Bakke has earned two bachelor's degrees and two master's degrees: two nursing, one political science and one in public health. She moved to Seattle with her young daughter, Maya, to be close to family. She married in 1982.[20] For thirteen years, Kit worked as an oncology nurse at Children's Regional Hospital in Seattle. Today, Bakke is involved with charities that tackle local issues, such as drug abuse and homelessness.[21] Bakke remained underground for two years, and in that time cut off all contact with her parents.[5] She has expressed guilt and regret about how her actions have affected her parents, but according to Flanigan, "Bakke says she doesn't have any regrets. ‘Of course we made mistakes, but everyone makes mistakes... I believe in putting yourself out there for the things you care about. If you don't do that, you're going to live a diminished life.'"[21] In another interview, Bakke describes the Students for a Democratic Society as being arrogant bullies.[22] Kit Bakke has raised two daughters and currently lives in Seattle with her husband. In 2006, Kit Bakke wrote a bio-memoir, Miss Alcott's E-mail.

Notes[edit]

  1. ^ FBI(1976)pg234
  2. ^ Gilroy 2007, p. 1
  3. ^ Bakke 2006, p. 15
  4. ^ Shackleton 2007
  5. ^ a b c Bakke 2006, p. 37
  6. ^ Bakke 2006, p. 38
  7. ^ a b c Walsh 2007, p. 1
  8. ^ Bakke 2006, p. 89
  9. ^ a b c Bakke 2006, p. 86
  10. ^ Bakke 2006, p. 90
  11. ^ Bakke 2006, pp. 90–91
  12. ^ a b c FBI 1976, p. 97
  13. ^ Bakke 2006, p. 109
  14. ^ a b Bakke 2006, p. 100
  15. ^ Bakke 2006, p. 84
  16. ^ Bakke 2006, p. 87
  17. ^ Bakke 2006, p. 225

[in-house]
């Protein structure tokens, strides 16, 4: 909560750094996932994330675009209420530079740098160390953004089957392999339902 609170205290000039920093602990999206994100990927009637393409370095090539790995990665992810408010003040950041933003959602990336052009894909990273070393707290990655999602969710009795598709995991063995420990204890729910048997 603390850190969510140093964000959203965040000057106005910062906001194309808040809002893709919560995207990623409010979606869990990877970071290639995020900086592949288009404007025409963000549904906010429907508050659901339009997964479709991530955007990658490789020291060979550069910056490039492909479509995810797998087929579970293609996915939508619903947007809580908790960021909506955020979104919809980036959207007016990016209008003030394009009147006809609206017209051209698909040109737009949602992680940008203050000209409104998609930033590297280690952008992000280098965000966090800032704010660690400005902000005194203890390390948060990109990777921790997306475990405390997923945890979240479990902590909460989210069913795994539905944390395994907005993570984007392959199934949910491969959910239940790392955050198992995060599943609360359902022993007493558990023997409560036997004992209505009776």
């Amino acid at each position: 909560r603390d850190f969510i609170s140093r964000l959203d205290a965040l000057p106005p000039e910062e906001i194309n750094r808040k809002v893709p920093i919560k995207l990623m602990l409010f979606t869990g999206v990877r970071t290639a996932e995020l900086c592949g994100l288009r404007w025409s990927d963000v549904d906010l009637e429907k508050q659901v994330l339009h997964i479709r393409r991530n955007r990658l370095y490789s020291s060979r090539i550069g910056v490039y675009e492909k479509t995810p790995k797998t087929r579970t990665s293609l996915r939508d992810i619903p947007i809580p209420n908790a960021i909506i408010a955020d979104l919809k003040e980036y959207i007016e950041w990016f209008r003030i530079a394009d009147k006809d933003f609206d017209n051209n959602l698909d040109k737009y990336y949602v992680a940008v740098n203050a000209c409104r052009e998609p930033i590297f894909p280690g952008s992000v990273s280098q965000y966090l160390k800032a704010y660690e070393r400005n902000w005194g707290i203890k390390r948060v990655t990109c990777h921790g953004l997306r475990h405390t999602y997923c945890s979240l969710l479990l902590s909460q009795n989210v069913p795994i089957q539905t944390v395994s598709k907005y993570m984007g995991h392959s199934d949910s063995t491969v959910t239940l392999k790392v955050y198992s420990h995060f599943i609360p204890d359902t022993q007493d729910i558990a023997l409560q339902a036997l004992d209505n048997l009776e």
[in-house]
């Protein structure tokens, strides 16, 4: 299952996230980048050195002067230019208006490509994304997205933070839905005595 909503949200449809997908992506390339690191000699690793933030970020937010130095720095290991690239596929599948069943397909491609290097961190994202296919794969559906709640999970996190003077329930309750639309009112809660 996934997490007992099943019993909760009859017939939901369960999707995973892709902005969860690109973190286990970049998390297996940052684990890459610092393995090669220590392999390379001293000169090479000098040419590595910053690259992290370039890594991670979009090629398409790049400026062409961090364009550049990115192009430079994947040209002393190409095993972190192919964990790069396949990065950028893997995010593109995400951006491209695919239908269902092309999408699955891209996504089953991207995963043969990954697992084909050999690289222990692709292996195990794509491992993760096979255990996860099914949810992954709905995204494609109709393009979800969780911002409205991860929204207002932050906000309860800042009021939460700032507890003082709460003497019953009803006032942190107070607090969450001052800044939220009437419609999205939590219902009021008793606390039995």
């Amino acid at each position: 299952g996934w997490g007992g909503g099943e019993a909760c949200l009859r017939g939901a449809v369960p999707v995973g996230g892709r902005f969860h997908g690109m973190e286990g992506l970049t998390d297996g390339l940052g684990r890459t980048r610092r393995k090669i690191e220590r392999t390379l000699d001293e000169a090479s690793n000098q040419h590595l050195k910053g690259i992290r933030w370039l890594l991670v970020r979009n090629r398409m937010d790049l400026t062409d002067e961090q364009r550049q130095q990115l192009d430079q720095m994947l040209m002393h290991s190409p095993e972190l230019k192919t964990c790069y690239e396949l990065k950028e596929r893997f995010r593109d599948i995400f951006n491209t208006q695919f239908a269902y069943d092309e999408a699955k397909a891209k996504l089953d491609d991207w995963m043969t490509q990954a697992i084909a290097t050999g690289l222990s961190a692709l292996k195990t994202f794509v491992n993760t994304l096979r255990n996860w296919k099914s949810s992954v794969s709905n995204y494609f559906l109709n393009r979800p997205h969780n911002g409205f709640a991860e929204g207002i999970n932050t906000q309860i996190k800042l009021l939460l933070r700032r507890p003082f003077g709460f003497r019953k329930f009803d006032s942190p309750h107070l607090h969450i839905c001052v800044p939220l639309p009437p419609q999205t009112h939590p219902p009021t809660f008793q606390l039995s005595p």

18. ^ Bakke 2006, p. 226
  19. ^ Bakke 2006, p. 6
  20. ^ Flanigan 2007, p. 2
  21. ^ a b Flanigan 2007, p. 3
  22. ^ Gilroy 2007, p. 2

References[edit]

  • Bakke, Kit. "About Kit Bakke". 
  • Bakke, Kit (2006). Miss Alcott's E-mail: Yours for Reforms of all Kinds. Boston: David R. Godine. ISBN 1-56792-311-9. 
  • Summary of FBI Surveillance Files, "Foreign Influence-Weather Underground Organization." 20 Aug. 1976. 2a) 234 1b) 97 2c) 379
  • Flanigan, Robin L. (March–April 2007). "Miss Alcott's 'Penpal'". Rochester Review. pp. 40–41. 
  • Gilroy, Jessica (2007-04-24). "From the Underground to Miss Alcott's Email". Internationalist Magazine. 
  • Hui Hsu, Judy Chia (2007-06-25). "Obituary Dr. John Bakke, 85, loved learning". The Seattle Times. 
  • McMichael, Barbara Lloyd (2006-09-22). "'Miss Alcott's Email:' Heart-to-Heart with Louisa May Alcott". The Seattle Times. 
  • See, Carolyn (2005-09-08). "The Woman behind the Girls". The Washington Post.  C02.
  • Shackleton, Paula (2007-02-27). "Interview: Kit Bakke". 
  • Walsh, Elizabeth (2007-11-21). "Why College Matters". The New York Times Magazine. 

External links[edit]